Hammertime - Part Two: Sixth Circuit Weighs In On QDROs

Sun Life Assurance Co. v. Jackson, No. 17-3120 (6th Cir. 2017)
United States Court of Appeals for the Sixth Circuit:  Decree Deemed to be a QDRO

Decided and filed: December 13, 2017

What could be inside?

What could be inside?

It isn’t often LeBron James comes up in a QDRO case, trust me.  But that is exactly what you will see when you sit down to read this important case coming out of the 6th Circuit.  In outlining its standard of what is and is not 'clearly specified' (as defined under the 'REACT' amendments to ERISA, 1984), the Court observed:

"...of a sports fan asked this question:  Who is the greatest basketball player of all time: Michael Jordan or LeBron James?  He might respond “LeBron James,” which clearly specifies the answer.  Or he might respond “Number 23,” which does not clearly specify the answer.  But if he responded “Number 23 of the Cleveland Cavaliers,” no one would be confused.  The sports fan did not state “LeBron James.”  But he did specify him."

This case touches upon several circuit-specific themes, including preemption of state law, and the validity of posthumous orders.  In this case, a divorce decree itself was deemed to be a QDRO, establishing the divorced couple's child as the legal beneficiary of Husband’s employer-sponsored life insurance policy.  This, despite Husband’s failure to change his designation to name the child in compliance with the decree (Husband had instead left intact, through the time of his death, his pre-decree designation of his uncle).  The Court found that the proceeds must be paid to the parties’ daughter, pursuant to the terms of the decree-deemed-QDRO, and not to Husband’s designated beneficiary on file with the insurance company (naming his uncle).  To reach this result, the Court went through the QDRO requirements under ERISA in detail, and found, under § 1056(d)(3), that the terms of the decree “clearly specified” each of ERISA’s requisites.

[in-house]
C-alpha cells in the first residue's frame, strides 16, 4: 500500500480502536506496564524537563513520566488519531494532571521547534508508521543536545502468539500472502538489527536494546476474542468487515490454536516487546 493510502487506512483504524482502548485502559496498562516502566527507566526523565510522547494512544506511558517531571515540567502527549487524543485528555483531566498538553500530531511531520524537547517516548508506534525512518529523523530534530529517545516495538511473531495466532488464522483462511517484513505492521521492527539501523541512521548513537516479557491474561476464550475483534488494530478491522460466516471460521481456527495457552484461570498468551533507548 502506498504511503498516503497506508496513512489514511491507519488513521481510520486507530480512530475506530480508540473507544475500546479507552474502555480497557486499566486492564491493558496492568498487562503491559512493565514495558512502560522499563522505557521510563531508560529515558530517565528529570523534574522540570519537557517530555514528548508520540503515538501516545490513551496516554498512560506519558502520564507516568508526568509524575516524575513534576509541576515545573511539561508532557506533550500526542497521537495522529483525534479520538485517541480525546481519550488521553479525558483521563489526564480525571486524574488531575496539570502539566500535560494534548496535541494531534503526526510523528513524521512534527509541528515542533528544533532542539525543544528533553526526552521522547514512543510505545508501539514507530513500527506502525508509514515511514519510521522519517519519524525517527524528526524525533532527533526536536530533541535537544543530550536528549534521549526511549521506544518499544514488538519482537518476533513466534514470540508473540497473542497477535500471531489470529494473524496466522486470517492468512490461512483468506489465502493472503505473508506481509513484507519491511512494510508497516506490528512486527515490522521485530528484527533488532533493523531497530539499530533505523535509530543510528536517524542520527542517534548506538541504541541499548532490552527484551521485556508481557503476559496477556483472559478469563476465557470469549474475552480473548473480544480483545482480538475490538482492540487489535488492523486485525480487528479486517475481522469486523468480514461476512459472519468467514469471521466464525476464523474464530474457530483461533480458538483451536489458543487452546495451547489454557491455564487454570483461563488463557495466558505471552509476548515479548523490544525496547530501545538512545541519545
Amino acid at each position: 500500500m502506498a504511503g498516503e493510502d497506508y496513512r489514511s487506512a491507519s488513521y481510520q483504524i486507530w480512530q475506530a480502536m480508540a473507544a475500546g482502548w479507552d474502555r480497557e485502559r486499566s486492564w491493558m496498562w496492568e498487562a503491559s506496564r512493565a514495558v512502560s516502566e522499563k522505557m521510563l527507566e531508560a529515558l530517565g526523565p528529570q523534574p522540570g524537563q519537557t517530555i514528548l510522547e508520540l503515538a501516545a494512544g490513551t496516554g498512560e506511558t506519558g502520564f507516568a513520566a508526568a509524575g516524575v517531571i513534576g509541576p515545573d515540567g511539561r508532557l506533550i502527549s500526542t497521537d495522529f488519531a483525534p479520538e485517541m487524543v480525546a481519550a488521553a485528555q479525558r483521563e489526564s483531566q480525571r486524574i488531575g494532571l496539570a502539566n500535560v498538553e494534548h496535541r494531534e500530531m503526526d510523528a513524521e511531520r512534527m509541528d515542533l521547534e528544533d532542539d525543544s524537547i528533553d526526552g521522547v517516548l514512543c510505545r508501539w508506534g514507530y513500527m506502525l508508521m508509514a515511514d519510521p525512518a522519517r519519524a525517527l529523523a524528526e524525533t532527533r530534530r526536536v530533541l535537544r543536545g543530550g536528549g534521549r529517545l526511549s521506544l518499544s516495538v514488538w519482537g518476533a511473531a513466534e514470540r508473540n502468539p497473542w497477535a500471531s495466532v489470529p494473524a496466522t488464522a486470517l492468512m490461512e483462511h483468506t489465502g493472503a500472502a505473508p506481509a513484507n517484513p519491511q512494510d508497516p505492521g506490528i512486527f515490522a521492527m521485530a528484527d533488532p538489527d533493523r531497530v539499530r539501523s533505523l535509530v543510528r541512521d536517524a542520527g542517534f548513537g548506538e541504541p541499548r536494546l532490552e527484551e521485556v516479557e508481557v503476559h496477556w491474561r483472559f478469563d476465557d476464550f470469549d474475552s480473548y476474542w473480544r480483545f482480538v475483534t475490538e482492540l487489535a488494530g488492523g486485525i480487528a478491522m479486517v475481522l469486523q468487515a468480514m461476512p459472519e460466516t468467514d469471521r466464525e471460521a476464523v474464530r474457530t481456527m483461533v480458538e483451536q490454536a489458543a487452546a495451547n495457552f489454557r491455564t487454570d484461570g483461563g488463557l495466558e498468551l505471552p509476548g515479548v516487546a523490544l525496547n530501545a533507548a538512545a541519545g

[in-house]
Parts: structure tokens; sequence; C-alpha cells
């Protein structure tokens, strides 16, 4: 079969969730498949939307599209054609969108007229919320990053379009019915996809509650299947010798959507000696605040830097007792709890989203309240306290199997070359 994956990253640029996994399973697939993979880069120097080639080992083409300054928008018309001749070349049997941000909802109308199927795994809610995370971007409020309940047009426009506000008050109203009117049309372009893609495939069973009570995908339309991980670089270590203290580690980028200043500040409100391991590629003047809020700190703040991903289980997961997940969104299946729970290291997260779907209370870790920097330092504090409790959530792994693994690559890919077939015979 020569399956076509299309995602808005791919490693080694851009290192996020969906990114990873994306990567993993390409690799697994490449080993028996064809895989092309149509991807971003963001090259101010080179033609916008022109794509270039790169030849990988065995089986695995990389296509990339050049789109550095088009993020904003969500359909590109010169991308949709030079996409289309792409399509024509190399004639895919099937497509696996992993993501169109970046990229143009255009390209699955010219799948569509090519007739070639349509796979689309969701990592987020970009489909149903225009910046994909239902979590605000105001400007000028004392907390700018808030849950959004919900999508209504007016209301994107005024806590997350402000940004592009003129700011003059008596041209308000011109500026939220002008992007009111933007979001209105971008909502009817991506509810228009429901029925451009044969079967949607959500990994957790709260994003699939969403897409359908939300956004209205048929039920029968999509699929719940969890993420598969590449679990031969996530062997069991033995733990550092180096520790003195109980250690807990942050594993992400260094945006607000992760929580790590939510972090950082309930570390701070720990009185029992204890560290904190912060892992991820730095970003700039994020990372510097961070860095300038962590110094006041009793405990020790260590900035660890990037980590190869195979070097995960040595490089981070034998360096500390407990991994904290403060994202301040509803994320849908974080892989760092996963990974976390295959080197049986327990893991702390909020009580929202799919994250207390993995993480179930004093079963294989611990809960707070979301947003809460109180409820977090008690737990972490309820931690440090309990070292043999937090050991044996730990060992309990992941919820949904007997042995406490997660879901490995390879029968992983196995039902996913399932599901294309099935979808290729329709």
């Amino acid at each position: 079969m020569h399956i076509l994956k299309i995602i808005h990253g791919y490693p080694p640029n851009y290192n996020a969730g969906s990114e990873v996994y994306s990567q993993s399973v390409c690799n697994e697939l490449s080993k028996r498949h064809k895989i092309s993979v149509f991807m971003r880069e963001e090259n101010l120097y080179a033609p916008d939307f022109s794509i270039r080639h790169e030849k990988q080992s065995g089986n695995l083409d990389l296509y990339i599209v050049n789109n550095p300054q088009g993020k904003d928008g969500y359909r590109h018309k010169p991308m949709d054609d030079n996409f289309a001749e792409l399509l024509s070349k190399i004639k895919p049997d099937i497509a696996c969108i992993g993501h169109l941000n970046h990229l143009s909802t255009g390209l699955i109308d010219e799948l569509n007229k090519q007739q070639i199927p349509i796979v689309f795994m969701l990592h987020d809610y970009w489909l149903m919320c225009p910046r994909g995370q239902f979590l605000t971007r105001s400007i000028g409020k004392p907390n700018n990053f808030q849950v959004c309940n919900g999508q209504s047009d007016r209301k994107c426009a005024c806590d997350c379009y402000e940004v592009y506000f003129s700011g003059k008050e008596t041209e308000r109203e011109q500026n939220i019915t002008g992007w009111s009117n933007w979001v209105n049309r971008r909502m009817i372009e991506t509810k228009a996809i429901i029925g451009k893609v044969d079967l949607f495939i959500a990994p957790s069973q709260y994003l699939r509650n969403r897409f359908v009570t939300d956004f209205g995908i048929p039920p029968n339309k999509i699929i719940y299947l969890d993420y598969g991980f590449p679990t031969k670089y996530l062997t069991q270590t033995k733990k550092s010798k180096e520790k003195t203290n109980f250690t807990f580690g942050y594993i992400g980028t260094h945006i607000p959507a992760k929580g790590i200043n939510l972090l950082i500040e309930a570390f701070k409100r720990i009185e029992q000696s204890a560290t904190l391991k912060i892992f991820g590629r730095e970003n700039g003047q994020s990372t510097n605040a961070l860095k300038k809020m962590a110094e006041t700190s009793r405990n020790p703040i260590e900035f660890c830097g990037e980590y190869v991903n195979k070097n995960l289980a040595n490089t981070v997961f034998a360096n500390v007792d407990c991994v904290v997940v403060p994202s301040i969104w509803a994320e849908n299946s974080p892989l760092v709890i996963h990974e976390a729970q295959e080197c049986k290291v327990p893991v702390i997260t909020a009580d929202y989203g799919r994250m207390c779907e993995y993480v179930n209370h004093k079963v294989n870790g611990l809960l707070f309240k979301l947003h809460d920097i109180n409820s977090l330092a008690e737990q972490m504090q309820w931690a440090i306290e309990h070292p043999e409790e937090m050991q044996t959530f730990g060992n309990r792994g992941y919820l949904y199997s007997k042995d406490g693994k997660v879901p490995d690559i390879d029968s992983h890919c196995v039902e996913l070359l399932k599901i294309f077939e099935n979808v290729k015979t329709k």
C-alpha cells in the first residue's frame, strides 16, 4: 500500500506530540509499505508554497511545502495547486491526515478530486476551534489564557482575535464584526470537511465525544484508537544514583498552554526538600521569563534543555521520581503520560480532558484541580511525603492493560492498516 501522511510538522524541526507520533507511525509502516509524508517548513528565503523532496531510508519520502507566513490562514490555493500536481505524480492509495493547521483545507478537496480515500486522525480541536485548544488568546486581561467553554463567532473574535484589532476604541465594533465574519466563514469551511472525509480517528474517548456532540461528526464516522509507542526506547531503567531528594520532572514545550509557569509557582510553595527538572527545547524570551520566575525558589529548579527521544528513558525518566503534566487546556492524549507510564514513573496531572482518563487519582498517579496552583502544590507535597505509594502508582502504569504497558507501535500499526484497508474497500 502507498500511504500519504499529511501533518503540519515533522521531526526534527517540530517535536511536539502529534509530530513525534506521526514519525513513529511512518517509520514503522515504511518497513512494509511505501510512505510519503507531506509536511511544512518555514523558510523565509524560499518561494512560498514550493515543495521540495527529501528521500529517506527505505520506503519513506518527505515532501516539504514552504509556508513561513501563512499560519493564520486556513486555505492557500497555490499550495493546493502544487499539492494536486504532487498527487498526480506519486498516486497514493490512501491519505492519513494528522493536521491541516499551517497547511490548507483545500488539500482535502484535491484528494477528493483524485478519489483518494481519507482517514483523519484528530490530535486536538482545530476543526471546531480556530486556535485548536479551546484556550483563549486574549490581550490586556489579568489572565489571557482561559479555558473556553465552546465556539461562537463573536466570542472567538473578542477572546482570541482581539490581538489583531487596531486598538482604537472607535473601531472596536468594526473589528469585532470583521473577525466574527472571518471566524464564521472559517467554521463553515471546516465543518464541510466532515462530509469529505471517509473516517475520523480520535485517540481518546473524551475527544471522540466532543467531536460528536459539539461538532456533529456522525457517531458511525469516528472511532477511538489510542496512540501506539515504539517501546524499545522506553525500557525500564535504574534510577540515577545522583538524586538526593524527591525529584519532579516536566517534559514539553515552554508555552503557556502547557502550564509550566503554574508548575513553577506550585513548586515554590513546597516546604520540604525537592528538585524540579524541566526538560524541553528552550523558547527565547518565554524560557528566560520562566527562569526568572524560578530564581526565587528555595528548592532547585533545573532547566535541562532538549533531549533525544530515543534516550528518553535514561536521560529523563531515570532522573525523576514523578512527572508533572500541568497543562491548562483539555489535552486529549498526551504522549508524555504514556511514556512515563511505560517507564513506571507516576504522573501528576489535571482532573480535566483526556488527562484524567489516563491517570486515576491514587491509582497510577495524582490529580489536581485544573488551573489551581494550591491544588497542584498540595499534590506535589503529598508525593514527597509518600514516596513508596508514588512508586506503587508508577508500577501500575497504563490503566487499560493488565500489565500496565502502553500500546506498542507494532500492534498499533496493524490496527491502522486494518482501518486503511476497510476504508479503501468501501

That's it for this installment of my four-part 'Hammertime' blog series, but keep checking back for my Kentucky and Ohio case law updates, which will follow quite closely after this posting.  And who knows? Maybe I'll work in a few more hammer jokes, while I'm at it. A certain Peter, Paul and Mary song, perhaps?

Hammertime Installments: